The element of ‘sacrifice’ and stigma that used to be associated with veganism (remember that old joke; ‘How do you know if someone is a vegan? You wait two minutes for them to tell you’) has gone, Ritchie says. ‘There’s also a huge number of alternative products now that make being vegan incredibly accessible and easy.’
Ritchie’s favourite vegan accounts include @rawfoodromance, @foodfitnessflora and @abcdefghijkleila_ – as well as healthy food nutritionist @sophieshealthykitchen who isn’t fully vegan but regularly creates fantastic vegan recipes.
In the UAE, Joyce Mrad, @joyfulhomecooking, is one of the top vegan bloggers and has 142k followers on Instagram. Joyce focuses on making ‘beautiful food that puts a smile on your face’ from her Dubai kitchen. Her page is beautifully curated and features a dazzling array of sweet treats. The magnificent mango tart, vegan berry balls and molten chocolate cupcakes look mouthwatering.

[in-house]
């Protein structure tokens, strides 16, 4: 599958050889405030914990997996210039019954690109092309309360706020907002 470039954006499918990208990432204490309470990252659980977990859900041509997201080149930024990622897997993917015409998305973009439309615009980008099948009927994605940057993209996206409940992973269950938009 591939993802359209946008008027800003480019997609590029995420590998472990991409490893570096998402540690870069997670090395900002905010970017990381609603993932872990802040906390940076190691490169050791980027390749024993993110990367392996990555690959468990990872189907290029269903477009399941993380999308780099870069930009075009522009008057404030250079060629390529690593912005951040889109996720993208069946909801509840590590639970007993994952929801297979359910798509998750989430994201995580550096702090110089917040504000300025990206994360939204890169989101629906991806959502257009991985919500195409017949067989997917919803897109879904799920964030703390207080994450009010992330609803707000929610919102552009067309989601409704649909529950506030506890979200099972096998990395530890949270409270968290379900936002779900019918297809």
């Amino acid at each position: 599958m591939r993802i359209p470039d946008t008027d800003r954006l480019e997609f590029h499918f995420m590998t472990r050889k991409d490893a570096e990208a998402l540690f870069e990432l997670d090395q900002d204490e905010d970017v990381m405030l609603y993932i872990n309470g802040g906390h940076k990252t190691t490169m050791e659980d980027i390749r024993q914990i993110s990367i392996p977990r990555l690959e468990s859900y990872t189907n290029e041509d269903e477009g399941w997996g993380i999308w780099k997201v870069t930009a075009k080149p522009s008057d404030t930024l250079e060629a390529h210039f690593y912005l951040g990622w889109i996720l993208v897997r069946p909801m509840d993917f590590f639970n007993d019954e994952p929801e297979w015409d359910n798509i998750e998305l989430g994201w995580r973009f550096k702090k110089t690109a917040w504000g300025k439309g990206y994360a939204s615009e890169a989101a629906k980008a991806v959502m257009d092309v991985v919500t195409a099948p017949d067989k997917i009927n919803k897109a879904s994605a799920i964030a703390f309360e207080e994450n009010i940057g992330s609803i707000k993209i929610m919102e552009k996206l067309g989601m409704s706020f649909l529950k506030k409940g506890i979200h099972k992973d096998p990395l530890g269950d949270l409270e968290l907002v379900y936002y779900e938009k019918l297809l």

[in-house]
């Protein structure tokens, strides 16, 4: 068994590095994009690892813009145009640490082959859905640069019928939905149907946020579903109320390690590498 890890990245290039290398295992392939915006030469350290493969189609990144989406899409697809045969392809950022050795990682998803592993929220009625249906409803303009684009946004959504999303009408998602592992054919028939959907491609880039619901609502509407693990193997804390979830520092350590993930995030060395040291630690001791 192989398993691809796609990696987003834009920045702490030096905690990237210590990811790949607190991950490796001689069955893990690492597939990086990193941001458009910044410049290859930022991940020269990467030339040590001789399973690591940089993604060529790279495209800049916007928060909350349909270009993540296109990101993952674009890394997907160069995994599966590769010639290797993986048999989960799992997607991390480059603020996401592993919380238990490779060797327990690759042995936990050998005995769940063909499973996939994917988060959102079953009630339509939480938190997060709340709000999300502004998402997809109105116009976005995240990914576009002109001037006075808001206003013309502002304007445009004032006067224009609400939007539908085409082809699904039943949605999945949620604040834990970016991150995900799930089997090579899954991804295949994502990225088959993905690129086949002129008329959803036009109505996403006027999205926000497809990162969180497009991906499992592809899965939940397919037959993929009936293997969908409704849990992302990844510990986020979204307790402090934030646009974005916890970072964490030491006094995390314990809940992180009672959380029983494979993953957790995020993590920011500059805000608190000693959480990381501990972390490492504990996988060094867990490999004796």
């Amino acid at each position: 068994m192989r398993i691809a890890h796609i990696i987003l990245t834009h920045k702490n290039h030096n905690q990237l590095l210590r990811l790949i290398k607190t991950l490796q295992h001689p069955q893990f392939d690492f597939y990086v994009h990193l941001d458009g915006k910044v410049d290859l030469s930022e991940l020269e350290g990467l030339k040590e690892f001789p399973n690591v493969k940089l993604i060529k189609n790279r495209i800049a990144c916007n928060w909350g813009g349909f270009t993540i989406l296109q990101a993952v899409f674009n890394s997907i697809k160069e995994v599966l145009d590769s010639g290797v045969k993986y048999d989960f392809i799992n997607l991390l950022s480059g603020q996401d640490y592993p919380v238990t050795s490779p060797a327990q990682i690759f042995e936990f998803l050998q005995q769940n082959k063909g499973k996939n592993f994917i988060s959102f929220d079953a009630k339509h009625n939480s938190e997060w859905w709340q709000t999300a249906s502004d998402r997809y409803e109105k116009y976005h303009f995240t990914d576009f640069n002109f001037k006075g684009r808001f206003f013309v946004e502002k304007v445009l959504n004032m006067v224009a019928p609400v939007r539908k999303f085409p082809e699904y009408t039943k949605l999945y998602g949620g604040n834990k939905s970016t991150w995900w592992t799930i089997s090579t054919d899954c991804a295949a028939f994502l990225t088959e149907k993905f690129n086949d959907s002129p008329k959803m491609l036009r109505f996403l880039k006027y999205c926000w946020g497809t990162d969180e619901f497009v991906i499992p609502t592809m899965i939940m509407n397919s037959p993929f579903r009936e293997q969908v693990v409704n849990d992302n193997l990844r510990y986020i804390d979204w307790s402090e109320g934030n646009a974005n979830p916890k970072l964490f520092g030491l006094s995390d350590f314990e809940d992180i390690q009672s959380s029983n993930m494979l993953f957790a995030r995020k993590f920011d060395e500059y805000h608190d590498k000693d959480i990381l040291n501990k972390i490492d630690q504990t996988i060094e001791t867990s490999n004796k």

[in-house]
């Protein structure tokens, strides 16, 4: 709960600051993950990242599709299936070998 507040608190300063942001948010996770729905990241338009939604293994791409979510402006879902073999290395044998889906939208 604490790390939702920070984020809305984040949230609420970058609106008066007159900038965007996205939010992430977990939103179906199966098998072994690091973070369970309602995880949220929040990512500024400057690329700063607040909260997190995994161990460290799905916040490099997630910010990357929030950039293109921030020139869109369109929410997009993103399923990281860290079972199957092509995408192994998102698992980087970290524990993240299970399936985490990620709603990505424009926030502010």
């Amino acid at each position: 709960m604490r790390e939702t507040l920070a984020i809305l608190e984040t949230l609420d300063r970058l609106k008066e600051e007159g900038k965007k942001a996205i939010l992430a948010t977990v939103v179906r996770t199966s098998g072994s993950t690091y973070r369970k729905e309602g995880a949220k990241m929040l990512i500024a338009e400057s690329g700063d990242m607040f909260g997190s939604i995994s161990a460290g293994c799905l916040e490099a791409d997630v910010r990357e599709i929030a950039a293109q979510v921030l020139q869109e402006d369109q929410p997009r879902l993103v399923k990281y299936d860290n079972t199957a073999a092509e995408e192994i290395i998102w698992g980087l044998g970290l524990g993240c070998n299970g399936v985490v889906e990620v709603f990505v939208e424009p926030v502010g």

Dalia Dogmoch Soubra, who runs the Dalia’s kitchen blog, is also popular and features both vegan and vegetarian recipes. Soubra, who has over 11.5k Instagram followers, is a Syrian-German food author who has lived in London, Paris, New York and Beirut, where she founded Kitsch Bakery & Café. She currently resides in Dubai.
Others include Nada, aka @onearabvegan, a blogger from the UAE with over 20.2k followers on Instagram, who is all about conscious living and takes classic meaty recipes, think lamb shank and steak, and gives them the vegan treatment – pea proteins, sticky orange tofu and eggplant, meat-free but full of flavour.
The Rising Sustainability Focus
Alongside vegetarian and vegan foodstagrammers, increasing number of bloggers are focusing on sustainability.
Moving to the UK, Rieethaa, a first-generation British-Indian food blogger runs Zanzaneet Kitchen and aims to show how rooted sustainability is into her culture. On her blog and Instagram, she showcases sustainable cooking practices and a slow living lifestyle.
Rieethaa, who lives in Oxfordshire with her daughter and English husband, also often talks about intersectionality; her struggles trying to ‘fit in’ as an immigrant of colour whilst finding her food and feet in Britain.